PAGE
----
Amidst a steady stream of renowned behavioral health experts and caregivers headlining breakout sessions and keynote speeches, Florida First Lady Casey DeSantis still found a way to make an impression. The former award-winning television host has made it a point to raise awareness about Florida’s ongoing behavioral health crisis, which includes substance abuse, especially with opioids, as well as other mental health issues.
And there is perhaps no better fit to showcase her Hope for Healing Florida campaign than a three-day conference hosted by the newly-minted Florida Behavioral Health Association (FBHA), a merger between the Florida Council for Community Mental Health and the Florida Alcohol and Drug Abuse Association. Both have long histories of advocacy on behalf of Florida’s behavioral health industry. The two groups, now united, form the state’s largest trade association representing community behavioral health treatment providers. FBHA said in a release that it is committed to bringing renewed attention and awareness to mental health and substance use disorder prevention, treatment, and recovery in Florida.
And First Lady DeSantis helped do just that during her keynote speech in Orlando today. She cut right to the chase, challenging people in the industry to measure their performance and make adjustments.
“At the end of the day its very simple. With the $2 billion that the state is spending annually on mental health and substance abuse, are we moving the needle forward or are we not? And if not why not?” DeSantis said. “We need to stop and take a look at where we are and where we hope to go forward. And I have said if there are best practices and we need to do more I will be one of the first people running to the legislature advocating for more that we can do to support the people of this state.”
DeSantis also called attention to prevention and early detection as one of the cornerstones of the Hope for Healing Florida initiative, pointing out that nine out of ten adults working through addiction problems began their chemical dependency before the age of eighteen.
“The First Lady has demonstrated a true commitment to helping those with mental illness and substance use disorder,” said Melanie Brown-Woofter, President and CEO of the Florida Behavioral Health Association. “From her Hope for Healing Florida campaign and listening sessions to telehealth portals for students in Northwest Florida for mental health services, the First Lady has been on the forefront of bold new initiatives in the behavioral health arena.”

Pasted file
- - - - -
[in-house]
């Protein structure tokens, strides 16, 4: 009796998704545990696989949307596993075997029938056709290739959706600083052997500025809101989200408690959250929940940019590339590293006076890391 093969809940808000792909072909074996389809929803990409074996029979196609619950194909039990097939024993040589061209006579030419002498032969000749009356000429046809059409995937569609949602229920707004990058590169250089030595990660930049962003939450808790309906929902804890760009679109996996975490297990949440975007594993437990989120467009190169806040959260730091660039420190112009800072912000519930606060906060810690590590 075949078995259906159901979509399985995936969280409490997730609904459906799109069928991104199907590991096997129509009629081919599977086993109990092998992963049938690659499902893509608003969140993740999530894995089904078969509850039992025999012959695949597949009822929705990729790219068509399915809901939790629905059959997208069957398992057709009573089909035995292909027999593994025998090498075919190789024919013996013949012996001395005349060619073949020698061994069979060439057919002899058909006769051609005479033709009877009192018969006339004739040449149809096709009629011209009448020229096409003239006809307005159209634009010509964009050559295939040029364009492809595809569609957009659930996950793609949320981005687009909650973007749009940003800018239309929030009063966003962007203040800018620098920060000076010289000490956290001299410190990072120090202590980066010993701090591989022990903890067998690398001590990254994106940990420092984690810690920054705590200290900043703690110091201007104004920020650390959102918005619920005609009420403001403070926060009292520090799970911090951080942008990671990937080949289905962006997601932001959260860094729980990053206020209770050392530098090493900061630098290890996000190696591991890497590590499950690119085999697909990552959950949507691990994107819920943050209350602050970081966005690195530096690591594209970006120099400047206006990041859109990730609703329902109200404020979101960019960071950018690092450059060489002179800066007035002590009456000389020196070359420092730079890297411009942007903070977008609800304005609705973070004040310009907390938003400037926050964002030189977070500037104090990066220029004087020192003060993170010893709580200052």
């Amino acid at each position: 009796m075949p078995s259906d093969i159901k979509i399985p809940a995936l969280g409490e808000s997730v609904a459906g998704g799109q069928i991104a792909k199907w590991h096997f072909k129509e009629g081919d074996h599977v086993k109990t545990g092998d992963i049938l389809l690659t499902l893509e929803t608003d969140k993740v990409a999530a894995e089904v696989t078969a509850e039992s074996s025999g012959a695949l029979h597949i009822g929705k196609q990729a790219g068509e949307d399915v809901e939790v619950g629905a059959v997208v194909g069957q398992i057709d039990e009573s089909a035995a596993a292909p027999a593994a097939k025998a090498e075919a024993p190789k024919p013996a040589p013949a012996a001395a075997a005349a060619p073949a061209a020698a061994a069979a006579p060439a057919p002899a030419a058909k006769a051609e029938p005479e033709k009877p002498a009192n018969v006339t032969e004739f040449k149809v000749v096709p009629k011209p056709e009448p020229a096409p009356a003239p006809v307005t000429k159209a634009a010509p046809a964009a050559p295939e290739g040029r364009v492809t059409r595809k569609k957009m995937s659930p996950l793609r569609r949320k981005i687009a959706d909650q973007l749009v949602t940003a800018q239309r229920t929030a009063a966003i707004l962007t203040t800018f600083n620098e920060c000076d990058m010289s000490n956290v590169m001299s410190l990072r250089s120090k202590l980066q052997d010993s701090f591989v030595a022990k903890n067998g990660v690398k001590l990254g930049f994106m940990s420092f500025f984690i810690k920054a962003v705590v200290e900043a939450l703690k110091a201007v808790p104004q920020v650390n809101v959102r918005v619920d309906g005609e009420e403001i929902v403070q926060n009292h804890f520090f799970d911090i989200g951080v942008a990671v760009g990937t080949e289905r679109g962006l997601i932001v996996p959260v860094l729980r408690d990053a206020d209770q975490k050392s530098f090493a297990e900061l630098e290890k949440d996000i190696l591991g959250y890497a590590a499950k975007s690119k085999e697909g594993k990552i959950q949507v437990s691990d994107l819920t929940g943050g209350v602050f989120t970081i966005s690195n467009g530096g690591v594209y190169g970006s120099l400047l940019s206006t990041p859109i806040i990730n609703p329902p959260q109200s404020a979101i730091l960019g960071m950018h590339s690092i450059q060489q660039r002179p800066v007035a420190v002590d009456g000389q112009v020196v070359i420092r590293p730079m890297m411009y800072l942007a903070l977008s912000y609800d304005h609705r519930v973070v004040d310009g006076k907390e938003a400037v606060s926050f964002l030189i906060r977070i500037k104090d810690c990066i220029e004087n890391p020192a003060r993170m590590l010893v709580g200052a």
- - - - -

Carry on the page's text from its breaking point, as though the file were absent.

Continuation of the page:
The conference closes later today. But for additional information, FBHA announced it’s new Twitter account @Floridabha1, and website at www.floridabha.org, which contains a Resource Center with information on behavioral health treatment, prevention and recovery services, and much more. The new association will retain its offices in Tallahassee.
It’s great to keep mental health in the forefront, but professionals continuously meet, have conferences, but things get worse. Our biggest problem started in the 60’s with the flower children. Since then we have escalated to beyond believe. The worst thing we did was close all the mental hospital & put these mentally disturbed people out on the streets to care for themselves. Money gets into the hands of the politicians & it is not spent on what it should be spent on. We are getting too many addicts, suicides, killings, etc. Legalizing marijuana is not the answer. It is not good on the brain, & has many side effects. More auto accidents are occurring in states that have legalized it. We need more community involvement. People have to witness what drugs have done to the bodies of those that were highly addicted. Action speaks louder than words. I am glad Florida has this serious issue on the table, but now I would like to see more action taken.